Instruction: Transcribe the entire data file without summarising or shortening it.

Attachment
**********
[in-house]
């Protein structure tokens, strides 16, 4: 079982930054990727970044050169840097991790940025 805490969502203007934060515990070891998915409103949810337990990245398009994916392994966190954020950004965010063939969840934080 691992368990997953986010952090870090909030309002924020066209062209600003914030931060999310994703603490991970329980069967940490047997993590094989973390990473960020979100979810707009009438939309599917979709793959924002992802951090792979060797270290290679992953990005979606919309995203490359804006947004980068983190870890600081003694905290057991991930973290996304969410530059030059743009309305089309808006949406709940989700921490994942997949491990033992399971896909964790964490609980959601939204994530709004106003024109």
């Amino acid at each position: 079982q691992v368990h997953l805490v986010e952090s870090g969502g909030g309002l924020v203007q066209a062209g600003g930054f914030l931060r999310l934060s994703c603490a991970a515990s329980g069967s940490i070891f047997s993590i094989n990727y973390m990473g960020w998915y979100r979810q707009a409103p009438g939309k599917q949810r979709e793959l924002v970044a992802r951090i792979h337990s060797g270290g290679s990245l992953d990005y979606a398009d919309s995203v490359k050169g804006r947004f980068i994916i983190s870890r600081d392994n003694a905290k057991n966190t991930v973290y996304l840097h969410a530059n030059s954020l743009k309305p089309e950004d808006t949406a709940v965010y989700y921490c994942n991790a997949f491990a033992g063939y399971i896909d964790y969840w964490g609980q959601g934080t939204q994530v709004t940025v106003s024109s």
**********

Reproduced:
[in-house]
């Protein structure tokens, strides 16, 4: 079982930054990727970044050169840097991790940025 805490969502203007934060515990070891998915409103949810337990990245398009994916392994966190954020950004965010063939969840934080 691992368990997953986010952090870090909030309002924020066209062209600003914030931060999310994703603490991970329980069967940490047997993590094989973390990473960020979100979810707009009438939309599917979709793959924002992802951090792979060797270290290679992953990005979606919309995203490359804006947004980068983190870890600081003694905290057991991930973290996304969410530059030059743009309305089309808006949406709940989700921490994942997949491990033992399971896909964790964490609980959601939204994530709004106003024109």
């Amino acid at each position: 079982q691992v368990h997953l805490v986010e952090s870090g969502g909030g309002l924020v203007q066209a062209g600003g930054f914030l931060r999310l934060s994703c603490a991970a515990s329980g069967s940490i070891f047997s993590i094989n990727y973390m990473g960020w998915y979100r979810q707009a409103p009438g939309k599917q949810r979709e793959l924002v970044a992802r951090i792979h337990s060797g270290g290679s990245l992953d990005y979606a398009d919309s995203v490359k050169g804006r947004f980068i994916i983190s870890r600081d392994n003694a905290k057991n966190t991930v973290y996304l840097h969410a530059n030059s954020l743009k309305p089309e950004d808006t949406a709940v965010y989700y921490c994942n991790a997949f491990a033992g063939y399971i896909d964790y969840w964490g609980q959601g934080t939204q994530v709004t940025v106003s024109s």